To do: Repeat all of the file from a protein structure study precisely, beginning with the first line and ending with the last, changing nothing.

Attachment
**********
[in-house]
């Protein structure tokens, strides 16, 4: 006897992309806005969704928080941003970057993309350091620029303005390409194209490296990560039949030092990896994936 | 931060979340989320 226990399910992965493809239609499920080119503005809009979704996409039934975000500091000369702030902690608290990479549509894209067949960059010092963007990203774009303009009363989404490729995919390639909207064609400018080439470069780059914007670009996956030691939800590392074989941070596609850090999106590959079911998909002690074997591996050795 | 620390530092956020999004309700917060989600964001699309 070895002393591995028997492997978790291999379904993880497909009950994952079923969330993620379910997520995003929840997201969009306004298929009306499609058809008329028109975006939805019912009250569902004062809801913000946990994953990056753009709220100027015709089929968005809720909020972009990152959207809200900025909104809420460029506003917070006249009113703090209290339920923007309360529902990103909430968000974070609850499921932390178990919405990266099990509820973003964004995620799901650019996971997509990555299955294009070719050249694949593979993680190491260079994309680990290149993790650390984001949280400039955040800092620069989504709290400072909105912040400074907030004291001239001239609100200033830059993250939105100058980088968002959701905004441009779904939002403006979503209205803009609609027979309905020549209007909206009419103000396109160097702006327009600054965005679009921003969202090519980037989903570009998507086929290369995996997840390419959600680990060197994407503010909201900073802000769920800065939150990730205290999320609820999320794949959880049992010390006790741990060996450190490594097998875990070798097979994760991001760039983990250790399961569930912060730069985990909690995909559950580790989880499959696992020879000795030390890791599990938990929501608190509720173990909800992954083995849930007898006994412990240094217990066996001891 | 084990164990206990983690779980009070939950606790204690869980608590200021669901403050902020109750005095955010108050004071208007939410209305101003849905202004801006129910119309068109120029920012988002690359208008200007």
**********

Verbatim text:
[in-house]
């Protein structure tokens, strides 16, 4: 006897992309806005969704928080941003970057993309350091620029303005390409194209490296990560039949030092990896994936 | 931060979340989320 226990399910992965493809239609499920080119503005809009979704996409039934975000500091000369702030902690608290990479549509894209067949960059010092963007990203774009303009009363989404490729995919390639909207064609400018080439470069780059914007670009996956030691939800590392074989941070596609850090999106590959079911998909002690074997591996050795 | 620390530092956020999004309700917060989600964001699309 070895002393591995028997492997978790291999379904993880497909009950994952079923969330993620379910997520995003929840997201969009306004298929009306499609058809008329028109975006939805019912009250569902004062809801913000946990994953990056753009709220100027015709089929968005809720909020972009990152959207809200900025909104809420460029506003917070006249009113703090209290339920923007309360529902990103909430968000974070609850499921932390178990919405990266099990509820973003964004995620799901650019996971997509990555299955294009070719050249694949593979993680190491260079994309680990290149993790650390984001949280400039955040800092620069989504709290400072909105912040400074907030004291001239001239609100200033830059993250939105100058980088968002959701905004441009779904939002403006979503209205803009609609027979309905020549209007909206009419103000396109160097702006327009600054965005679009921003969202090519980037989903570009998507086929290369995996997840390419959600680990060197994407503010909201900073802000769920800065939150990730205290999320609820999320794949959880049992010390006790741990060996450190490594097998875990070798097979994760991001760039983990250790399961569930912060730069985990909690995909559950580790989880499959696992020879000795030390890791599990938990929501608190509720173990909800992954083995849930007898006994412990240094217990066996001891 | 084990164990206990983690779980009070939950606790204690869980608590200021669901403050902020109750005095955010108050004071208007939410209305101003849905202004801006129910119309068109120029920012988002690359208008200007």